Morgan was a British four-piece band founded in 1971 consisting of Morgan Fisher (keyboards), Tim Staffel (vocals, six and twelve-string acoustic guitars), Robert Sapsed (electric fretless bass) and Mo Bacon (drums, percussion). Before Morgan signed a contract for their debut album at the Italian RCA-office, ex- King Crimson member Ian McDonald joined the band. Tim Staffel once played in Smile in which he was replaced by Freddy Mercury (!). The rest is history! In the wonderful 16-page booklet you can read the story of Morgan. Itís interesting and a bit weird, just like Morganís sound.
Morganís style of music is similar to bands from the early British progressive rock movement like Rare Bird, Beggarís Opera, Fruupp, Fantasy, Gracious and Spring. They were all inspired by the sound of legendary late sixties formations like The Moody Blues, Procol Harum and The Nice. The music delivers pleasant guitar play and vintage keyboards, especially the Hammond-organ and the Mellotron, but thereís an important role for the vocals and the melodic structure as well. The main differences between the aforementioned formations and Morgan are the variety and the avant-garde elements. Thatís the main reason that Morgan didnít succeed in getting a contract in the U.K. despite their series of concerts in the London music temple The Marquee. The first three tracks sound melodic and varied: fat synthesizer flights evoking ELP and Banco in Samarkhand The Golden. Second track Alone has a mellow atmosphere with twanging acoustic guitar, warm vocals and a slow rhythm with Hammond-organ and piano. The next track War Games is swinging, but also bombastic with a very tasteful keyboard colouring by piano, spinet, organ and synthesizer. The epic composition Nova Solis Ė A Suite, divided into nine parts, is an adventurous musical journey that brings us from 24-carat symphonic rock to avant-garde. Itís very interesting indeed, but you have to fancy this kind of music. On the one hand you hear fluent rhythms with swinging piano, a Keith Emerson -like organ or a synthesizer solo and acoustic guitar with vocals; on the other hand weird sounds predominate: a jazzy piano solo that culminates in rather experimental synthesizer work.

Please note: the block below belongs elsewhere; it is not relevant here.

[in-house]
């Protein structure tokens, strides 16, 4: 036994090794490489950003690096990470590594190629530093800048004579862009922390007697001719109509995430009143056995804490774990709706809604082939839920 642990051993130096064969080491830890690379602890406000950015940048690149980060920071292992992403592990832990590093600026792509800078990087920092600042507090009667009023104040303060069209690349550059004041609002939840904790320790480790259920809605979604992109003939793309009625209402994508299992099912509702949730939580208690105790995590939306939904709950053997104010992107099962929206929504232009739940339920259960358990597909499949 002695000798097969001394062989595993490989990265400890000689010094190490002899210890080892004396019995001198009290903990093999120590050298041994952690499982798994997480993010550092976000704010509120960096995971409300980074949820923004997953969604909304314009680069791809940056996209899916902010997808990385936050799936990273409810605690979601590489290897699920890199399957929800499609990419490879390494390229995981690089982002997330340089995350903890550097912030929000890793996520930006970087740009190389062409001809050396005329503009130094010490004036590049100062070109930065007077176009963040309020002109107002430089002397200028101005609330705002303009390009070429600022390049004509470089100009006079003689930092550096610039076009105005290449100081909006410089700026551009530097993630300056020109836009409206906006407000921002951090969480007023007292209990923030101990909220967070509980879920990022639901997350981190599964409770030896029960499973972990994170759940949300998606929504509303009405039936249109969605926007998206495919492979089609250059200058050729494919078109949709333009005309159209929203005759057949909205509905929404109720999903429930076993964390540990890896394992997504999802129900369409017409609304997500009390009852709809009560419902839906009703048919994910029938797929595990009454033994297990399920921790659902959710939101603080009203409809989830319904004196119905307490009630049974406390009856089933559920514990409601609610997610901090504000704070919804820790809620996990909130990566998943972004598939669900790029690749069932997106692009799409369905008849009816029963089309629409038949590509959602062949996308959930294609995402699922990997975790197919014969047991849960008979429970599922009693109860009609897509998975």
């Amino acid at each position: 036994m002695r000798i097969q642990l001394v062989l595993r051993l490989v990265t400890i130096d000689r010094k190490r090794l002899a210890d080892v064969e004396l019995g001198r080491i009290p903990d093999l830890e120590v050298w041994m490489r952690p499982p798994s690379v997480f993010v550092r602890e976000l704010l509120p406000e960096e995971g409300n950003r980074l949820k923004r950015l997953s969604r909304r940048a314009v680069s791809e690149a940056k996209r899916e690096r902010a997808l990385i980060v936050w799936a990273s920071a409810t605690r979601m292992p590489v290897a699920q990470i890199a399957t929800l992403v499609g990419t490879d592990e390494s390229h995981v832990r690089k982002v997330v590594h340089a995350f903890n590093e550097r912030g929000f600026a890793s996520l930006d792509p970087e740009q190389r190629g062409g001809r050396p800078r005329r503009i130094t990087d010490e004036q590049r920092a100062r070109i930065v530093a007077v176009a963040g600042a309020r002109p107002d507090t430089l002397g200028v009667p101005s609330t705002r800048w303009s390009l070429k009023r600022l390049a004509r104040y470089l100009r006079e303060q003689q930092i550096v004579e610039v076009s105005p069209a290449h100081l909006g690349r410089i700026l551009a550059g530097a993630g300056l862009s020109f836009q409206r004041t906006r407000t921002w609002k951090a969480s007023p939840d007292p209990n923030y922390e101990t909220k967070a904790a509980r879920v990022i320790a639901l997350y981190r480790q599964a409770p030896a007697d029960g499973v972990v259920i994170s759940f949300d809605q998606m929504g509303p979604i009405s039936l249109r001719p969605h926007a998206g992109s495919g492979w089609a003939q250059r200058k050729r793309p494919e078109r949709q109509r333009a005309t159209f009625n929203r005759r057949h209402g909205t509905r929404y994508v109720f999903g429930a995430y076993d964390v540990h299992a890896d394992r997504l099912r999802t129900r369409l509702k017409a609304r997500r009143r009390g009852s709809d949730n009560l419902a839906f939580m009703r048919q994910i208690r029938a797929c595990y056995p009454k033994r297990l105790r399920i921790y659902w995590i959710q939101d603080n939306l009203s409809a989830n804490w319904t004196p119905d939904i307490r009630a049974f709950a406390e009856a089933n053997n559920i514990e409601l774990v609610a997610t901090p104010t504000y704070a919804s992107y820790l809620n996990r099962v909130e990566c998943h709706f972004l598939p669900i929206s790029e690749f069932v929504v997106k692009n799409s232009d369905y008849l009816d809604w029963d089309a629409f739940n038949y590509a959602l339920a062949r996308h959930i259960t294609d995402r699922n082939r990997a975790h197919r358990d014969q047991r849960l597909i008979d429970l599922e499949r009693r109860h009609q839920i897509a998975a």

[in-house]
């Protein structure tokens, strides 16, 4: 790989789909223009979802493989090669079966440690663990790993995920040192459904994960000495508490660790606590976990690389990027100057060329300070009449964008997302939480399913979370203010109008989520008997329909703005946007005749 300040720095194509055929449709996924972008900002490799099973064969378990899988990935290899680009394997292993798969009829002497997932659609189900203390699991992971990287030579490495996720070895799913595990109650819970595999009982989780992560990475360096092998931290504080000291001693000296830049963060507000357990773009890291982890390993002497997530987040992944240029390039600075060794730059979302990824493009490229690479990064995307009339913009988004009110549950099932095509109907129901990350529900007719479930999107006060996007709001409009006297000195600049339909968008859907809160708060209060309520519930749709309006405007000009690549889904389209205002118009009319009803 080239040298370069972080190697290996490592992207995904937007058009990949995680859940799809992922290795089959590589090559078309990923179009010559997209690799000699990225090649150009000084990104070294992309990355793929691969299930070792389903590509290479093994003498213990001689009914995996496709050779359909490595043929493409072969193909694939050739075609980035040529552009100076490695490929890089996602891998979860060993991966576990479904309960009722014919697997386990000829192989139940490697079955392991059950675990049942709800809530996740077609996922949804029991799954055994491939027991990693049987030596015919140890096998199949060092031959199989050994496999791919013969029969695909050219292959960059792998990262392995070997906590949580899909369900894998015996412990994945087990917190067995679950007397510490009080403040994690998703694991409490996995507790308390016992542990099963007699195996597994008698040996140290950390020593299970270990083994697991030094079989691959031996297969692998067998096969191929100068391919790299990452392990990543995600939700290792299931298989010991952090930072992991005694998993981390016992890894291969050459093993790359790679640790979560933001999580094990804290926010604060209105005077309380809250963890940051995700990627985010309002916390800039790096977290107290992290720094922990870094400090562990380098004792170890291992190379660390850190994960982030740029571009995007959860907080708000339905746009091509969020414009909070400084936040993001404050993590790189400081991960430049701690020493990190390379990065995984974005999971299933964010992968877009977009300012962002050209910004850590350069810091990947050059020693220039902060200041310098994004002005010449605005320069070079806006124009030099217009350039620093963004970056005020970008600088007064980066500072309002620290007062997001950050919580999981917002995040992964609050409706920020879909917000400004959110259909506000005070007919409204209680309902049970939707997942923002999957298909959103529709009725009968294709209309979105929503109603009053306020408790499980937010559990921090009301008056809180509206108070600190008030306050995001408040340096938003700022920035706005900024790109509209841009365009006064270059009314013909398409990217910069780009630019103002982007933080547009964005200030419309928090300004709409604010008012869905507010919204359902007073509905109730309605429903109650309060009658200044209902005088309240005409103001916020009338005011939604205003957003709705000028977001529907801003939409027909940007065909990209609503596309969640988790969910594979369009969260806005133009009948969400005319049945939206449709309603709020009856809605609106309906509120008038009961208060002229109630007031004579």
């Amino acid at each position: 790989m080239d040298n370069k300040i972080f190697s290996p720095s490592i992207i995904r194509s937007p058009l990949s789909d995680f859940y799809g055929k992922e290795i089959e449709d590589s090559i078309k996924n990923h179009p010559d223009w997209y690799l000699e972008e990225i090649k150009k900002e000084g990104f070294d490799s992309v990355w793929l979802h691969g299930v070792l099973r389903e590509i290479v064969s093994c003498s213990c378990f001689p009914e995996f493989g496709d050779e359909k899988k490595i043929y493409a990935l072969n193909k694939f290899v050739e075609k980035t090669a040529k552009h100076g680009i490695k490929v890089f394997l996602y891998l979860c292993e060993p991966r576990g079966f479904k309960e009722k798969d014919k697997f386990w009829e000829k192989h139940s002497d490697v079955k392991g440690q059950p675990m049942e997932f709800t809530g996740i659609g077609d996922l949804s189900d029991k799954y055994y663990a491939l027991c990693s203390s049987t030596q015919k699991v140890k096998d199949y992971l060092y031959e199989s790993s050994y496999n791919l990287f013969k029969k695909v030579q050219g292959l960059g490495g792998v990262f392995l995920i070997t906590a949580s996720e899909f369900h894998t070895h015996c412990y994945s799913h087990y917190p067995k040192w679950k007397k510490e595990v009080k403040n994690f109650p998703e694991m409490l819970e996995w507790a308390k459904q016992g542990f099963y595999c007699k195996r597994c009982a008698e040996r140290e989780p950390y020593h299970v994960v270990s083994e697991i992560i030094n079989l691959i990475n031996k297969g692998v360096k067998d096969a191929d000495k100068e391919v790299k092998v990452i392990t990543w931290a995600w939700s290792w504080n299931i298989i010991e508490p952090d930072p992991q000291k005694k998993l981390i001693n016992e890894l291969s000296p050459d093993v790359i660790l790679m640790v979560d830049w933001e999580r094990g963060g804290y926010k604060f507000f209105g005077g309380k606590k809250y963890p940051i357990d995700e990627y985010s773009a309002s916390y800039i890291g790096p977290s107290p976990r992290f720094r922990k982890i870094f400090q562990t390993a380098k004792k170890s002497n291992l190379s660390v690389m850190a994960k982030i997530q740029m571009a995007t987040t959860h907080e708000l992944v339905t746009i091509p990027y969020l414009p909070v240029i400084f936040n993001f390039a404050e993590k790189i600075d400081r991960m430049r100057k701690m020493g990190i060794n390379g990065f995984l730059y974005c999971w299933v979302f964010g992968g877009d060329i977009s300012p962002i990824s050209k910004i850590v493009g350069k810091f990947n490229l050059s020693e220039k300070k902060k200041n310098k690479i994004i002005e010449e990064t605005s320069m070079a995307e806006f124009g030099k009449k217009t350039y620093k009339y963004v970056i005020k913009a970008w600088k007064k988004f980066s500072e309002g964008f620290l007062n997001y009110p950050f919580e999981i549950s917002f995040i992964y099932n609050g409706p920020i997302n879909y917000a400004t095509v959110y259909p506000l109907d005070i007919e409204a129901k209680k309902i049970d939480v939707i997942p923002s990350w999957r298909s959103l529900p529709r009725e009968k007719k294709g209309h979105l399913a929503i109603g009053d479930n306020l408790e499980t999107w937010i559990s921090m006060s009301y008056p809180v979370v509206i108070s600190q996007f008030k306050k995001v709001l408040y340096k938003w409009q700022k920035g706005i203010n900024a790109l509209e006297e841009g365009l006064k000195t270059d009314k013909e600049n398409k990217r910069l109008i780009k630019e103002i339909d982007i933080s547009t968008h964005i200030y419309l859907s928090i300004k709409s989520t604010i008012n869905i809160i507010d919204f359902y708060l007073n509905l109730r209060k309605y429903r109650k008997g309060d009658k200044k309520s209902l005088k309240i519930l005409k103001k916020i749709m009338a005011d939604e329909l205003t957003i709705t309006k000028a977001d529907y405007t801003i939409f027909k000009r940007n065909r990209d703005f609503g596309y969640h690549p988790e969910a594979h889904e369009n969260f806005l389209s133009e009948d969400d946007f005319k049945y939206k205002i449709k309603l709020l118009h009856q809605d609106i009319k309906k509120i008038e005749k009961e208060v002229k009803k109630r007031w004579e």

According to the liner notes, Morgan was ahead of its time. Iím glad this remastered album gives prog heads the chance to listen to this very interesting, genuine progressive rock band from the early seventies. Itís no coincidence that Morgan was asked to attend the Italian RCA-office. The band was successful in Italy as their sound matched perfectly with the more adventurous and varied Italian prog rock of the early seventies.
***+ Erik Neuteboom (edited by Peter Willemsen)
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